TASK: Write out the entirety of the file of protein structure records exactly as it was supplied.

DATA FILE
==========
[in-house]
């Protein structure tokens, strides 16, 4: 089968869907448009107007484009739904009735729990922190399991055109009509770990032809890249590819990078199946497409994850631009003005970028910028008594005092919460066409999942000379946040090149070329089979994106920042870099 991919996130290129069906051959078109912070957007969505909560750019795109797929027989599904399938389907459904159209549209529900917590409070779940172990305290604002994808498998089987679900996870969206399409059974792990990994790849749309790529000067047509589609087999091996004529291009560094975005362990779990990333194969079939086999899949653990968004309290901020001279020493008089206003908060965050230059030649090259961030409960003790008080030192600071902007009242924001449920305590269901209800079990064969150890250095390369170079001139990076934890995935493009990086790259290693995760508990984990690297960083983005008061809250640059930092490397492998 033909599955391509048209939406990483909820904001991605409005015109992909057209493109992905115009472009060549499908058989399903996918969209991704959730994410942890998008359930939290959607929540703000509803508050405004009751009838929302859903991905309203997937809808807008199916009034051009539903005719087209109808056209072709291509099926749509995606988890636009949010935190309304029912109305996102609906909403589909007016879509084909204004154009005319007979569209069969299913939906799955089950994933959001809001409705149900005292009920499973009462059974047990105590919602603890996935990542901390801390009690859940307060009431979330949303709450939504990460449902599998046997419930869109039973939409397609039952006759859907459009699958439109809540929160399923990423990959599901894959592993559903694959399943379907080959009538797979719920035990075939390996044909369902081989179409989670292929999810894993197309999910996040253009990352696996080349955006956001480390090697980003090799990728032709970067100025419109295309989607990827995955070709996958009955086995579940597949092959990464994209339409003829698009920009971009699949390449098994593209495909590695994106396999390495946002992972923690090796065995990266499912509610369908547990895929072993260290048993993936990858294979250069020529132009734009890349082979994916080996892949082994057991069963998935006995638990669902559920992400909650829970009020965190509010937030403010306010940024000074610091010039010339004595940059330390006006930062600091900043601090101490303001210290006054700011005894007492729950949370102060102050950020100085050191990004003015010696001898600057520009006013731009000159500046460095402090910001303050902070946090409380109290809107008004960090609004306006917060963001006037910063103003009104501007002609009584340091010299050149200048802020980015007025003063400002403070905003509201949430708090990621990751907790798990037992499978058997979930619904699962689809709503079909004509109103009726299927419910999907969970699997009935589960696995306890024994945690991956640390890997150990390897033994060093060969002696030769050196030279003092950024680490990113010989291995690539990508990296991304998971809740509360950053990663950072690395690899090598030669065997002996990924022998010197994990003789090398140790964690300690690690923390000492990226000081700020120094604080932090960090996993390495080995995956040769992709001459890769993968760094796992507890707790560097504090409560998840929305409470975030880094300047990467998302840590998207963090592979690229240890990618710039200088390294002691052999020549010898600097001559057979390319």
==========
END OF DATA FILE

[in-house]
């Protein structure tokens, strides 16, 4: 089968869907448009107007484009739904009735729990922190399991055109009509770990032809890249590819990078199946497409994850631009003005970028910028008594005092919460066409999942000379946040090149070329089979994106920042870099 991919996130290129069906051959078109912070957007969505909560750019795109797929027989599904399938389907459904159209549209529900917590409070779940172990305290604002994808498998089987679900996870969206399409059974792990990994790849749309790529000067047509589609087999091996004529291009560094975005362990779990990333194969079939086999899949653990968004309290901020001279020493008089206003908060965050230059030649090259961030409960003790008080030192600071902007009242924001449920305590269901209800079990064969150890250095390369170079001139990076934890995935493009990086790259290693995760508990984990690297960083983005008061809250640059930092490397492998 033909599955391509048209939406990483909820904001991605409005015109992909057209493109992905115009472009060549499908058989399903996918969209991704959730994410942890998008359930939290959607929540703000509803508050405004009751009838929302859903991905309203997937809808807008199916009034051009539903005719087209109808056209072709291509099926749509995606988890636009949010935190309304029912109305996102609906909403589909007016879509084909204004154009005319007979569209069969299913939906799955089950994933959001809001409705149900005292009920499973009462059974047990105590919602603890996935990542901390801390009690859940307060009431979330949303709450939504990460449902599998046997419930869109039973939409397609039952006759859907459009699958439109809540929160399923990423990959599901894959592993559903694959399943379907080959009538797979719920035990075939390996044909369902081989179409989670292929999810894993197309999910996040253009990352696996080349955006956001480390090697980003090799990728032709970067100025419109295309989607990827995955070709996958009955086995579940597949092959990464994209339409003829698009920009971009699949390449098994593209495909590695994106396999390495946002992972923690090796065995990266499912509610369908547990895929072993260290048993993936990858294979250069020529132009734009890349082979994916080996892949082994057991069963998935006995638990669902559920992400909650829970009020965190509010937030403010306010940024000074610091010039010339004595940059330390006006930062600091900043601090101490303001210290006054700011005894007492729950949370102060102050950020100085050191990004003015010696001898600057520009006013731009000159500046460095402090910001303050902070946090409380109290809107008004960090609004306006917060963001006037910063103003009104501007002609009584340091010299050149200048802020980015007025003063400002403070905003509201949430708090990621990751907790798990037992499978058997979930619904699962689809709503079909004509109103009726299927419910999907969970699997009935589960696995306890024994945690991956640390890997150990390897033994060093060969002696030769050196030279003092950024680490990113010989291995690539990508990296991304998971809740509360950053990663950072690395690899090598030669065997002996990924022998010197994990003789090398140790964690300690690690923390000492990226000081700020120094604080932090960090996993390495080995995956040769992709001459890769993968760094796992507890707790560097504090409560998840929305409470975030880094300047990467998302840590998207963090592979690229240890990618710039200088390294002691052999020549010898600097001559057979390319």